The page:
Most fine art exhibitions require the viewer to have a good amount of art history knowledge to fully enjoy the show; for Cory Arcangel’s solo exhibition at the Whitney Museum of American Art it helps to have a knowledge of video games, YouTube, and shopping. Arcangel first gained notoriety for hacking video games, for example, removing everything but the clouds from Nintendo’s first Super Mario Brothers game. So it is fitting that the first piece you see and hear upon entering the exhibition consists of six versions of bowling video games, all playing simultaneously. Total cacophony. Each game has been hacked so that the automated player only bowls strikes—no pins are knocked down, ever. The player is a perpetual loser.
Various Self Playing Bowling Games (aka Beat the Champ), 2011
My favorite piece was another loud one, a video montage that re-creates every note of Paganini’s Caprice No. 5 with YouTube samples of people playing heavy metal guitar. Hilarious! Despite the look of low-fidelity video that defines YouTube, it looked grand on a projection that took up one 10ft-by-18ft (3m-by-5.5m) wall of a darkened room. Like the bowling game piece, this video also features automation; it was created using Arcangel’s custom software Gould Pro, which allows him to produce a mix much faster than the tedious cut, copy, paste of hundreds of samples.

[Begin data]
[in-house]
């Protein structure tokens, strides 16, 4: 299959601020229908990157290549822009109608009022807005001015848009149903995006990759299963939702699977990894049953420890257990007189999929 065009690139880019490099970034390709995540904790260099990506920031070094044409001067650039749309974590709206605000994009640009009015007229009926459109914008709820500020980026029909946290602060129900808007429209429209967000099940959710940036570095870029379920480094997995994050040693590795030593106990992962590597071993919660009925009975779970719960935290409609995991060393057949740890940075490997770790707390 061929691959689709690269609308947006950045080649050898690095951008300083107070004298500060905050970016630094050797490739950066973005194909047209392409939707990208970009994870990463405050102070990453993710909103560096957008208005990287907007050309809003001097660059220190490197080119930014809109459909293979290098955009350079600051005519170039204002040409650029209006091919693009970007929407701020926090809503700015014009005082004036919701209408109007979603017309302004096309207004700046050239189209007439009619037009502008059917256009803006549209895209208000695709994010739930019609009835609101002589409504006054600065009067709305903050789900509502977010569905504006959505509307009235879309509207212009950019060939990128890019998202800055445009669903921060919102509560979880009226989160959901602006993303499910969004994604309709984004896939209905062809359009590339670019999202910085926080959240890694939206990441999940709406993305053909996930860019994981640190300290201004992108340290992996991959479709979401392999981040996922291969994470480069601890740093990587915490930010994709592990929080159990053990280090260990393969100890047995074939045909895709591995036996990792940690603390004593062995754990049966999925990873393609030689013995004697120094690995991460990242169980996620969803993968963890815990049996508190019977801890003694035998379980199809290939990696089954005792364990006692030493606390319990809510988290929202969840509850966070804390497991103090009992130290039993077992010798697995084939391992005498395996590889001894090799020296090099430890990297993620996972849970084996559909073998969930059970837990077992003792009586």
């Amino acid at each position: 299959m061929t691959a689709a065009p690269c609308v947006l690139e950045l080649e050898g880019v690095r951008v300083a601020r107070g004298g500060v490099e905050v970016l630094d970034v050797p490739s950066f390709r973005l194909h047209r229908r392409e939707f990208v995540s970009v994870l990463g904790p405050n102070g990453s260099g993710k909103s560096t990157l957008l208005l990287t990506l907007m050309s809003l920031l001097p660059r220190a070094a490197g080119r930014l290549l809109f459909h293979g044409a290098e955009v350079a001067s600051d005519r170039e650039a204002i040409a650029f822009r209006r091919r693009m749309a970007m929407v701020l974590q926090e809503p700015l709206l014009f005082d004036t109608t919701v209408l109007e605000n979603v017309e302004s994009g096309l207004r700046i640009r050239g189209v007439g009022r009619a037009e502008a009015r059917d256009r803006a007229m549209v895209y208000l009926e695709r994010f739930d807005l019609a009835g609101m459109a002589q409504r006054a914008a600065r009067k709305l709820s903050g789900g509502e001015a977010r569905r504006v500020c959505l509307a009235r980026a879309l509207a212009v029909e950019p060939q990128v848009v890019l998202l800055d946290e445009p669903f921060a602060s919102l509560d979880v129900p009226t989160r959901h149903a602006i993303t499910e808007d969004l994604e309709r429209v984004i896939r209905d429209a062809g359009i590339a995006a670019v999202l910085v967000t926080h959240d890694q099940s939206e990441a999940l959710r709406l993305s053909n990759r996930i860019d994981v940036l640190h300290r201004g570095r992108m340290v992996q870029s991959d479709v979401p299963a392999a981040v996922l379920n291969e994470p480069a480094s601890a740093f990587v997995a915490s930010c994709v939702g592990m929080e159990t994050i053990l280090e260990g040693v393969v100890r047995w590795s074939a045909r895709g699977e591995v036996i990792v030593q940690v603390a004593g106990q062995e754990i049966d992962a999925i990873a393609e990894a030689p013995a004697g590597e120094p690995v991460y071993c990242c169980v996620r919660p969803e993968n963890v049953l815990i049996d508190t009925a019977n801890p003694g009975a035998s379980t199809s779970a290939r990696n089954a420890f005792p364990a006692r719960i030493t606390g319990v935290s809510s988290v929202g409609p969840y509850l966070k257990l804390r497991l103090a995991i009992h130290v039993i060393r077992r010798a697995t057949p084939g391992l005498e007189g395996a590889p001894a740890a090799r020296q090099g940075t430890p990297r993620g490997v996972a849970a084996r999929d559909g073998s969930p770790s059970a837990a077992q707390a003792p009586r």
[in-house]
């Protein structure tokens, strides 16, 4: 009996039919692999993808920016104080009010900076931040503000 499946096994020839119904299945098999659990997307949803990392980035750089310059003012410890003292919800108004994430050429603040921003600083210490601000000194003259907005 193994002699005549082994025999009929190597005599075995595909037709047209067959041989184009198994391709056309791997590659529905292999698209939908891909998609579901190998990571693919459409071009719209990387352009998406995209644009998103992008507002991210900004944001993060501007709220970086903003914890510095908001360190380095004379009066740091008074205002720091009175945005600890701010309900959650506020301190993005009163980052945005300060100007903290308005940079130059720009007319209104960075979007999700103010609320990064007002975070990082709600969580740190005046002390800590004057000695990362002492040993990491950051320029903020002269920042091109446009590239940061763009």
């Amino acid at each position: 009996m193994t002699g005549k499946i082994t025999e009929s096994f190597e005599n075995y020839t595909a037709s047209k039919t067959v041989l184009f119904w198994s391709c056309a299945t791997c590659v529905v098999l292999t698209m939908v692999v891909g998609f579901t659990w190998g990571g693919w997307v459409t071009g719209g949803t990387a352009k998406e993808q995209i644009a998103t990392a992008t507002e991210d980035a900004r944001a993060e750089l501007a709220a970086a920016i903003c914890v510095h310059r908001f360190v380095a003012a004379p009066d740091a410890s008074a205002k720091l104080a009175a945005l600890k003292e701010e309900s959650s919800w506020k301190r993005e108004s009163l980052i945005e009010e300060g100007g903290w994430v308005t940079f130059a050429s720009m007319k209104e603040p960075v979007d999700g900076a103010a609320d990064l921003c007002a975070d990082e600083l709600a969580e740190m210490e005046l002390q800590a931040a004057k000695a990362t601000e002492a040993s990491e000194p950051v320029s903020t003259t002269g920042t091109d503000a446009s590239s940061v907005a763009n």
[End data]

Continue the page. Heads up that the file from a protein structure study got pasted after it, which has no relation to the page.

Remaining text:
Paganini Caprice No.5, 2011
After all that noise I gave my ears a rest by gazing at the serene Photoshop Gradient Demonstrations, large chromogenic prints of Photoshop’s default gradients. The title of each work includes instructions for how to make it yourself: the middle print seen below is Photoshop CS: 84 by 66 inches, 300 DPI, RGB, square pixels, default gradient “Spectrum,” mousedown y=25100 x=0, mouseup y=0 x=19750. We could make such prints at home and hang our very own Arcangel piece on the wall.
What is the artist trying to say with works like the Gradients and the YouTube mixes—are we all creators? Is creation mundane? Ponder that over a glass of wine at the museum’s new restaurant Untitled, part of Danny Meyer’s restaurant empire. Standard American comfort food of all-day breakfast dishes, soups, salads, and sandwiches but tastier and prepared from fresh, local ingredients. On weekend nights there is a more elgant three-course menu ($46 US).
Cory Arcangel: Pro Tools
Date: May 26 – September 11, 2011
Place: Whitney Musuem of American Art
Opening Hours: 11:00 – 18:00 (Friday 13:00 – 21:00)
Closed on Monday and Tuesday
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Tel: (212) 570-3600